Out-of-the-box, the PID controller is designed to work with a different type of thermocouple, so the readings that you get using a PT100 will be strange.  Follow the instructions in this manual (that doesn’t ship with the PID controller) to set it for the PT100 probe.  You can also follow the instructions there to set the number of decimal points of precision.

Next, set a target temperature by tapping the SET button, then using the up and down arrows to pick a number and pressing SET again to confirm.  50C is a good target temp.  The OUT1 light will light up, indicating that the PID controller is turning on the heater.  You should hear a soft clicking noise – this is the relay kicking in.  At this point, the heating coils are on and warming up.  As the temperature measured by the probe (green, top line) approaches the target value (orange, 2nd line), the relay will click on and off more frequently to sustain the temperature.. DSC_0040

Ideas, Improvements, Thoughts

After burning out my first set of heating coils, I realized that there must be a better method of heating the water.  The coils are very effective and heat the water very quickly.  However, I’m pretty paranoid about burning them out again, and they’re a pain to replace.  I’ve found some commercial immersion heating elements, but they’re about $100, which inflates the budget for this project by quite a bit.  I may try using the heating element and pump system from an old espresso machine, the kind that makes steam.  Since it already has a self-contained heater and an pump, it might even be cheaper than the heating coils and aquarium pump.

I’ve also thought about turning this machine into a general-purpose temperature control unit.   Instead of wiring the heaters directly to the relay, I would install a power outlet on the back of the enclosure and add a jack to plug in an external temperature probe.  If I wanted to use the immersion heaters, I’d just plug them in to the power outlet.  If one got fried, I’m only out $6 instead of an hour of removing glue and solder.  Also, a general-purpose temperature controller is great for making your own smoker box.  A-la Alton Brown, you can plug in a hotplate filled with wood chips and have a precisely temperature-controlled smoker for just a few bucks.

I’m thrilled to start playing with sous vide cooking, and I’m happy that I was able to build an accurate, reliable machine for $75.  Even the PID Controller + Crockpot method costs $185 (not including the Crockpot!).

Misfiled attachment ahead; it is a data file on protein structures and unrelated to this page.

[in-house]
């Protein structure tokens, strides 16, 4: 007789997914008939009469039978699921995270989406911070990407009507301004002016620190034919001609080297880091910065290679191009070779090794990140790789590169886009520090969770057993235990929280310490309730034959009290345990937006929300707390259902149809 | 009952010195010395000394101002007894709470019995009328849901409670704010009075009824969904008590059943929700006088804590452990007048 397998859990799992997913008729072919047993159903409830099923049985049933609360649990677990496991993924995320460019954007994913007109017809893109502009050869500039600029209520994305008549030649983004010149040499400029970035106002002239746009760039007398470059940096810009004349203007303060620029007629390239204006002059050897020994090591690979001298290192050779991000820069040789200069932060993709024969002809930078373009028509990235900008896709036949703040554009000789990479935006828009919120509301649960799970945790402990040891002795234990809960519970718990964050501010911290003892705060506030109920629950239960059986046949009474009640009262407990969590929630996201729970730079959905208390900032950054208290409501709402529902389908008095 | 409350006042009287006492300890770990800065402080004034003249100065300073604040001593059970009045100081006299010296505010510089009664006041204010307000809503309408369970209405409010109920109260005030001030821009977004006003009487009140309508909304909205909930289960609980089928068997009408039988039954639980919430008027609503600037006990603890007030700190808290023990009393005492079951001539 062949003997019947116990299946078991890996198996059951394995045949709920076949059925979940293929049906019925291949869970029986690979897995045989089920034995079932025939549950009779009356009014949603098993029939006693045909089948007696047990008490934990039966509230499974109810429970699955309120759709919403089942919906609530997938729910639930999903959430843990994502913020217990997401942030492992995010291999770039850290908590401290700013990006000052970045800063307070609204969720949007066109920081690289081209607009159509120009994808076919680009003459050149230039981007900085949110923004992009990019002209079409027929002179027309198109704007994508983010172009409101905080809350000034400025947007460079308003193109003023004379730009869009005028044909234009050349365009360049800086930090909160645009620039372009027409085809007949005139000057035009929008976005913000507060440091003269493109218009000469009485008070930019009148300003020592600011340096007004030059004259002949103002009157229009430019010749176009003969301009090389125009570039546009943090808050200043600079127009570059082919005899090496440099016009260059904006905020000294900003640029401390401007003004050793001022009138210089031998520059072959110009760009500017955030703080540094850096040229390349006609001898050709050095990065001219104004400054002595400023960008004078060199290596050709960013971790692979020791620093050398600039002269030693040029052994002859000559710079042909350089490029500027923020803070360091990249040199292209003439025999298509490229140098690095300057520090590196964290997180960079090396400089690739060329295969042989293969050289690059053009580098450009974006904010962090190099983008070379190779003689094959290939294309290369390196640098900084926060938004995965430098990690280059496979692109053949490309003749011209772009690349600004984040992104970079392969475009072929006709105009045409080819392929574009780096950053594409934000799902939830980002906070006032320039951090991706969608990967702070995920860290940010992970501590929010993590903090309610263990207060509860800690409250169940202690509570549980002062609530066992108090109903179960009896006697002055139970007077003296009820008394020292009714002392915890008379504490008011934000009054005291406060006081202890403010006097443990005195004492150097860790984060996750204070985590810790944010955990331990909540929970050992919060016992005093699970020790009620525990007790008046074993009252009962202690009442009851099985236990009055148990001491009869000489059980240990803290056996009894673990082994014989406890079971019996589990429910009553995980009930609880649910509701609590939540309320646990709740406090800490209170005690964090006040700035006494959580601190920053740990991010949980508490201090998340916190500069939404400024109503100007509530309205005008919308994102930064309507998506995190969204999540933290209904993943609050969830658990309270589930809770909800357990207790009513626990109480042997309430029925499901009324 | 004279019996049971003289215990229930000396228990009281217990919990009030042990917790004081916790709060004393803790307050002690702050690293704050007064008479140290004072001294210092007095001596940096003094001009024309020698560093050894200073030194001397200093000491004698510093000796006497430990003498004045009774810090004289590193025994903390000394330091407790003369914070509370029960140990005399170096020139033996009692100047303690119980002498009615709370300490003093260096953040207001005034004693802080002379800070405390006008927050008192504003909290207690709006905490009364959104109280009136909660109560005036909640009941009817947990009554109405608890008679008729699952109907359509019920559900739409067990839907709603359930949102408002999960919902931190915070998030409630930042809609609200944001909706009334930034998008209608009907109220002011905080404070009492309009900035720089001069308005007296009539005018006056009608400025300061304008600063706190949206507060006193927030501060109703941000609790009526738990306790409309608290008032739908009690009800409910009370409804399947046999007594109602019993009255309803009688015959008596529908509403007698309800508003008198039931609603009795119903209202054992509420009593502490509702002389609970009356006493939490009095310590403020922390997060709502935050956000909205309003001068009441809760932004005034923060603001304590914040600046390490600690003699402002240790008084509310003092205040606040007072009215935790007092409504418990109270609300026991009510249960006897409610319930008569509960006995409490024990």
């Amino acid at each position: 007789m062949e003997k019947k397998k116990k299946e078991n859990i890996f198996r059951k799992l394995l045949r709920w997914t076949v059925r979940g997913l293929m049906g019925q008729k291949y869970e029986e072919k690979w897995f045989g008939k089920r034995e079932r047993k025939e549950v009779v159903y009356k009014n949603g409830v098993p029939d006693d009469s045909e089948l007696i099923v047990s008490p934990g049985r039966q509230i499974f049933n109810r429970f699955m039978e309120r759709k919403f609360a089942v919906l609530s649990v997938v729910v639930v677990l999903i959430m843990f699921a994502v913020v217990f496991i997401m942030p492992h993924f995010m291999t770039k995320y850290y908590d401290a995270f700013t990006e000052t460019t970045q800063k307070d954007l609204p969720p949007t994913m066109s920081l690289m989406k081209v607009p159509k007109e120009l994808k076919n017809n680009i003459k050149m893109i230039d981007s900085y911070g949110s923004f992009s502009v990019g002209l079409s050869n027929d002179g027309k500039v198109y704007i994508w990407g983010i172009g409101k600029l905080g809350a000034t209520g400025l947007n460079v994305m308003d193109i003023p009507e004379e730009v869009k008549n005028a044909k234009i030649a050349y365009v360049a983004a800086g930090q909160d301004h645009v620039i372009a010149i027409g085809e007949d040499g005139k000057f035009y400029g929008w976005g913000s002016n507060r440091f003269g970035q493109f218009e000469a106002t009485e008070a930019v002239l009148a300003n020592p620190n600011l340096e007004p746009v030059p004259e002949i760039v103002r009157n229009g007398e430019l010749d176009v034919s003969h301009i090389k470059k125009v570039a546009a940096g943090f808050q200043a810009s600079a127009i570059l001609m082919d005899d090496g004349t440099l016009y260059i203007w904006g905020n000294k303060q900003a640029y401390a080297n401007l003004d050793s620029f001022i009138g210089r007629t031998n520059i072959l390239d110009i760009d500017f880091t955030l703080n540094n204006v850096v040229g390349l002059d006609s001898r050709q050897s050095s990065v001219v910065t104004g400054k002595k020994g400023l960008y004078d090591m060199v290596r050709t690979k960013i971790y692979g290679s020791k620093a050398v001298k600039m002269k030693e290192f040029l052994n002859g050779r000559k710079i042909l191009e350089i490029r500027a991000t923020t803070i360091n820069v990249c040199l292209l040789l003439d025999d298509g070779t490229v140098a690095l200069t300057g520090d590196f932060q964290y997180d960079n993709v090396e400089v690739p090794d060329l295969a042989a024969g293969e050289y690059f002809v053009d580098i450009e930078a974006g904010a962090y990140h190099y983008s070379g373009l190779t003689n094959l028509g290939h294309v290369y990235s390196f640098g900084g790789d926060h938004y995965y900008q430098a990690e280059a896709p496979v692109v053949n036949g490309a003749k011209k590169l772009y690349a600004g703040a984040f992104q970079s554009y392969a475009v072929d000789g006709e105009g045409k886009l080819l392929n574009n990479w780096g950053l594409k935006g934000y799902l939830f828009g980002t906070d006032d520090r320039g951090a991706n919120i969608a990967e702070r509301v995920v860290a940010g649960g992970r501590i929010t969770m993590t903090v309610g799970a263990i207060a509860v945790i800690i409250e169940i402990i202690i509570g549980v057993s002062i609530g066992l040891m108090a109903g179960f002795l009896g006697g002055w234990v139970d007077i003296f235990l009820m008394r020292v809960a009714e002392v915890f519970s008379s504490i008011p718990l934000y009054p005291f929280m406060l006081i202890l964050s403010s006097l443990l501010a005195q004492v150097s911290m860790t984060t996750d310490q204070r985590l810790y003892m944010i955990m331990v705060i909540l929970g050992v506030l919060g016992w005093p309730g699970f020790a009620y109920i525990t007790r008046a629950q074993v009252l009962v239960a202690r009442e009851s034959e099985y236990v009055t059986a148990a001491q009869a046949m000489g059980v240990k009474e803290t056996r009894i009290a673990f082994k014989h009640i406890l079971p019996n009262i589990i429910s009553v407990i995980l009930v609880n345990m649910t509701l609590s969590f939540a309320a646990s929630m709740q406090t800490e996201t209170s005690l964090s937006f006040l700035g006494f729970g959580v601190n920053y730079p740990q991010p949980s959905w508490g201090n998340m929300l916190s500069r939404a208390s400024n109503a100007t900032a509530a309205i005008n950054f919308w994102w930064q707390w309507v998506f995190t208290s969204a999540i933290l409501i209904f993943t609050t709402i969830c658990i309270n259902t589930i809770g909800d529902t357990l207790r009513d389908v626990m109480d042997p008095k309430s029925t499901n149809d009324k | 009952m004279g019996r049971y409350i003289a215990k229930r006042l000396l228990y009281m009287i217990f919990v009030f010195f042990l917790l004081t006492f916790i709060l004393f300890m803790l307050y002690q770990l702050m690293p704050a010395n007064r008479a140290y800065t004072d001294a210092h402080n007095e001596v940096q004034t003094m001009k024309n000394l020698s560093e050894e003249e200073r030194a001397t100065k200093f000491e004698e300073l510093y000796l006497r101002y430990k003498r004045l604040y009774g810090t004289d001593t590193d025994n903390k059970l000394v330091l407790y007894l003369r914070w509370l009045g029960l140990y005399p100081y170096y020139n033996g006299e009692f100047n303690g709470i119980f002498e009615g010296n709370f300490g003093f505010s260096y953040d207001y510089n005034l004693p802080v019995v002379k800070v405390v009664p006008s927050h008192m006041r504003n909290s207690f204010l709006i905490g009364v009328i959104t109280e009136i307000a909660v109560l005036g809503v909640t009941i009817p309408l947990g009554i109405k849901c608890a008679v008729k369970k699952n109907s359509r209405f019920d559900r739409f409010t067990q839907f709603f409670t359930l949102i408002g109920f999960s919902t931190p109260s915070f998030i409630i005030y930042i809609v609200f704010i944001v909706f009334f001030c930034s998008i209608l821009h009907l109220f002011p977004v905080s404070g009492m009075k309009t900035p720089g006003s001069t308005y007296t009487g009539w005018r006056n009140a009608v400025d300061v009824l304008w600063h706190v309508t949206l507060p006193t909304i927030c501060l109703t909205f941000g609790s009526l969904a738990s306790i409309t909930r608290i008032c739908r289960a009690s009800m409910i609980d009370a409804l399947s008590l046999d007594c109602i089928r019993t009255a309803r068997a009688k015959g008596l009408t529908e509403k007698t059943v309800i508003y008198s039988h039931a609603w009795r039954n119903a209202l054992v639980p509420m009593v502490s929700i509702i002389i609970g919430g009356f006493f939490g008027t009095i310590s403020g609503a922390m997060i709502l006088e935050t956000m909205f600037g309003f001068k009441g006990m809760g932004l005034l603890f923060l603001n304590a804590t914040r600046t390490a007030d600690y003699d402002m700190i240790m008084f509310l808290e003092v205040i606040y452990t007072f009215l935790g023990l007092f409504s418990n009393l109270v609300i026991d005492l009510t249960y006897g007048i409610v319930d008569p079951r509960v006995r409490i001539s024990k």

I gotten a lot of emails and comments asking for troubleshooting help, and rightfully so – there’s a lot going on in this project, especially if you’re pretty new to DIY electronics.  I’ve decided to add my basic troubleshooting routine, which should hopefully get you sorted out.  If you still have problems, please post a comment below, or send me an email at

If your heaters don’t get hot when they should (i.e., your machine isn’t working), do the following:

  1. Ensure that your OUT1 light goes on and off when it should.  It should be on when the unit is heating, and off when you’re at or above the set value.  If not, double check that you’ve set your temperature probe type correctly, and that OUT1 is set to heating mode in the PID settings menu.  If this looks correct, proceed to step 2.
  2. Verify that your PID controller has an SSR/Voltage output.  This should be specified on the sticker on the side of your PID controller.  The controller in the photo below only has a relay output (this is not what you want).
    relay only controller
    PID controllers generally have two types of outputs: relay and voltage.  Contrary to how it sounds, a relay output is not used for controlling a relay.  Rather, a PID controller with a relay output actually has an internal relay.  Unfortunately, the internal relay is typically not rated for the kind of load that the heating coils pull, so you cannot connect them directly to the internal relay.  A PID controller with an SSR/voltage output produces a DC voltage (8-12V DC) that we can use to control an external mechanical relay or a solid state relay (SSR).  That’s what we want.
    Telltale signs that your PID controller has a relay-only output: a) there’s no voltage across pins 5&6 (or the corresponding pins on your controller) when the OUT1 light is on, b) you hear a clicking sound when OUT1 turns on and off, even when your external (blue) relay is disconnected, and c) you measure continuity across the pins that correspond to OUT1 when OUT1 is on.
    If you have a PID controller with a relay output, not all is lost.  You’ve got two options:
    1)  Return it for a PID controller with an SSR/voltage output, or
    2)  Use the internal relay to control an external 120VAC relay that is rated for 8+ Amps @ 120VAC.  The wiring for this configuration is a little messier, and you’ll need to buy a different relay than the one specified in the parts list.  The wiring diagram for this configuration is below.  Note that I haven’t attempted to show the actual pin configuration of the external relay – rather this is the logical way you’ll need to wire it in.
    circuit diagram for relay-out
    If you’re sure that your PID controller has an SSR/voltage output, proceed to step 3.
  3. Verify that you are using the right kind of relay for your PID controller. The CD101 will work with either an SSR (solid state relay) or a physical relay. However, the JLD612 and many other PID controllers will only work with an SSR.
  4. If you’re using a CD101 and a physical relay, ensure that your external (blue) relay is wired correctly.  You should hear a clicking noise coming from that relay when OUT1 lights up or turns off.  If not, you may have connected the leads from pins 5 & 6 backwards, or your external relay may require a higher activation voltage than what your PID controller outputs.  Measure the voltage from pins 5 & 6 and compare to the coil voltage specified by your relay.  In practice, there is some wiggle room (ex., a relay with a 9V coil will often be activated by less than 9V).  If the PID doesn’t produce enough voltage, buy an SSR.  If your relay is clicking, proceed to step 5.